> > It occurs to me this could be the main source of all the crazy
          > > linen/wool blends we keep reading about but have difficulty
          > > defining.

          > Wool, maybe -- I don't work old wool enough to know.
          >
          > Linen, probably not. The fibers break down over time (which is a
          > benefit to me, since I'm collecting linen rags for papermaking
          > experiments), so I don't think that respinning fibers from the
          > old cloth would be that useful.

          I know when I was a child (back before the earth cooled, as my mother
          used to say) you could buy garments made from "reprocessed" wool.
          IIRC, this was wool from old garments which had been processed back
          into fiber, respun, and woven into new cloth. This is why you get
          labels on things saying "100% *virgin* wool" (ta-da! whoop de do!) to
          indicate that none of the fiber in the garment, blanket, whatever, is
          reprocessed. Actually haven't seen the reprocessed label in a while,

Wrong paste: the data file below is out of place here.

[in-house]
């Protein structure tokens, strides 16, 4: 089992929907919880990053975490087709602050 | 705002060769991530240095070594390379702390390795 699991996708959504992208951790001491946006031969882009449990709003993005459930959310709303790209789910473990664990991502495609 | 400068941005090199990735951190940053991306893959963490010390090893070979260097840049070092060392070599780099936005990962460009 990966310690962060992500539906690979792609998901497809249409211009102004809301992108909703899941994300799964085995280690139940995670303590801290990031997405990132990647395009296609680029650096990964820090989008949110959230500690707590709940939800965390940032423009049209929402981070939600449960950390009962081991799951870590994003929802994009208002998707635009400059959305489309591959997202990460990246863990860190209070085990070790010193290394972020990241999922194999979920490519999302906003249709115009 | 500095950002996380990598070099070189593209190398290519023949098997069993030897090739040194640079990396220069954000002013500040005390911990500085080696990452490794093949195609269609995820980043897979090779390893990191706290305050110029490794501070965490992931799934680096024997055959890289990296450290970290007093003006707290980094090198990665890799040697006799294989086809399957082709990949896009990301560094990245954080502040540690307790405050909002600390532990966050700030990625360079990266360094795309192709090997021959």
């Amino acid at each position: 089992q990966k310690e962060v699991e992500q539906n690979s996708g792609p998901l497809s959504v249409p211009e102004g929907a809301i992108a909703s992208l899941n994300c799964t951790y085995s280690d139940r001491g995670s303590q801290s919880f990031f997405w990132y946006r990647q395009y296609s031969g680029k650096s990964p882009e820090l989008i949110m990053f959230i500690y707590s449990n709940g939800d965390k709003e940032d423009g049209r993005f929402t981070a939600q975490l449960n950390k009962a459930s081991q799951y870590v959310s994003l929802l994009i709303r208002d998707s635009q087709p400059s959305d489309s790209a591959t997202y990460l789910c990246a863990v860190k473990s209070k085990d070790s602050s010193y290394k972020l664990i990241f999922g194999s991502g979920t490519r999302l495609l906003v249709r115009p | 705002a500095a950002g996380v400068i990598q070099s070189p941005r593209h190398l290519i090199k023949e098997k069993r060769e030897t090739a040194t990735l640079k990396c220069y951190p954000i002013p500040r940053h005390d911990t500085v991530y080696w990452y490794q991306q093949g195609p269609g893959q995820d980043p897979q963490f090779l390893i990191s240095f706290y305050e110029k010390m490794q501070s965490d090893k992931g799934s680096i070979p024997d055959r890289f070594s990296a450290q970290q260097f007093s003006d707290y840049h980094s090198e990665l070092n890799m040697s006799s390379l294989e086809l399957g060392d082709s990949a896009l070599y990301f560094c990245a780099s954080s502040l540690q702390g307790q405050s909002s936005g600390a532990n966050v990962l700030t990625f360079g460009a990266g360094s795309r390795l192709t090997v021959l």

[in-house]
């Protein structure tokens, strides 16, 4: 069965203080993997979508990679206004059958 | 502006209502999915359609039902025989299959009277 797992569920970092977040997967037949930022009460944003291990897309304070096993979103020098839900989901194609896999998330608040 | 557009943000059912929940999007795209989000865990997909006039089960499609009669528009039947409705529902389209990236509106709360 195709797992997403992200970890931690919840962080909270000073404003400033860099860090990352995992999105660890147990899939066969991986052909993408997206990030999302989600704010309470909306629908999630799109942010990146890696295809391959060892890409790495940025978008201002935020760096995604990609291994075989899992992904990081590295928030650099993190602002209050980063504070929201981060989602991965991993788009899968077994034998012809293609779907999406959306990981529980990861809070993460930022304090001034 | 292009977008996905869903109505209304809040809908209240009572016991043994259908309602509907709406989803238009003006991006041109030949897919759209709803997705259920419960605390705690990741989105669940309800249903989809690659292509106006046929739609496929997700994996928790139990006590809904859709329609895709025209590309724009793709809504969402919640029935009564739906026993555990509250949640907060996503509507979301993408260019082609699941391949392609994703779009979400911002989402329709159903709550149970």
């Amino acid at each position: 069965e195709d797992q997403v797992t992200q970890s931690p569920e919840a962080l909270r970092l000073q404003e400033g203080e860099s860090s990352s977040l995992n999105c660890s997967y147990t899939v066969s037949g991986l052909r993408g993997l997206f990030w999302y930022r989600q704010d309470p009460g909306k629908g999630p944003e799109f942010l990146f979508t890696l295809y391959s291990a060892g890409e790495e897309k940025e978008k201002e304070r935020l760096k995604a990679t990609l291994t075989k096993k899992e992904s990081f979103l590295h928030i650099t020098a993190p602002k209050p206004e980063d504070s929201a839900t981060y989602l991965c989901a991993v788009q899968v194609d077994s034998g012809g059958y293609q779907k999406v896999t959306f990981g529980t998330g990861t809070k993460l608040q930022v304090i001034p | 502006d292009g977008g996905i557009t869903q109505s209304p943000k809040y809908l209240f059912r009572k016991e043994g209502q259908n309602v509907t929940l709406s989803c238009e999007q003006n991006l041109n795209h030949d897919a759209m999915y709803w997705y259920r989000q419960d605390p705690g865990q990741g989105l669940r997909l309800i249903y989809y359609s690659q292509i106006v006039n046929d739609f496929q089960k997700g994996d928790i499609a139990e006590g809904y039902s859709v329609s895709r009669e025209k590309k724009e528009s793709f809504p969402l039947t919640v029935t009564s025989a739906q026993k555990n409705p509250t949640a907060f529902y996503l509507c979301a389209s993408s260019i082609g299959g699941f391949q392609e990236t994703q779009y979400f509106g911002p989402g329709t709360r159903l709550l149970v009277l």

still see the virgin wool label.

          Reprocessed wool was scratchier and less desirable, but cheaper.

          Were the blends we are discussing here, *spun* blends (linen and wool
          spun into one yarn) or wool one way and linen the other (warp/weft?) I
          knew that about linsey woolsey for about 5 seconds once :-)

          If spun together, blending might make the yarn, and hence the fabric,
          stronger -- since re-carded wool would have shorter fibers and be less
          strong.

          Gillian [talking through her hat] Durham
        • Adele de Maisieres
          ... Actually, I believe _weaving_ was done by professionals for most of the middle ages. -- Adele de Maisieres ... Habeo metrum - musicamque, hominem meam.
          Message 4 of 7 , May 3, 2006
          • 0 Attachment
            Justin wrote:

            >Now back in the day, the
            >middle classes could buy a new outfit once in a while I suppose, and the
            >poorer classes had to weave and sew new clothes them selves.
            >
            Actually, I believe _weaving_ was done by professionals for most of the
            middle ages.

            --
            Adele de Maisieres

            -----------------------------
            Habeo metrum - musicamque,
            hominem meam. Expectat alium quid?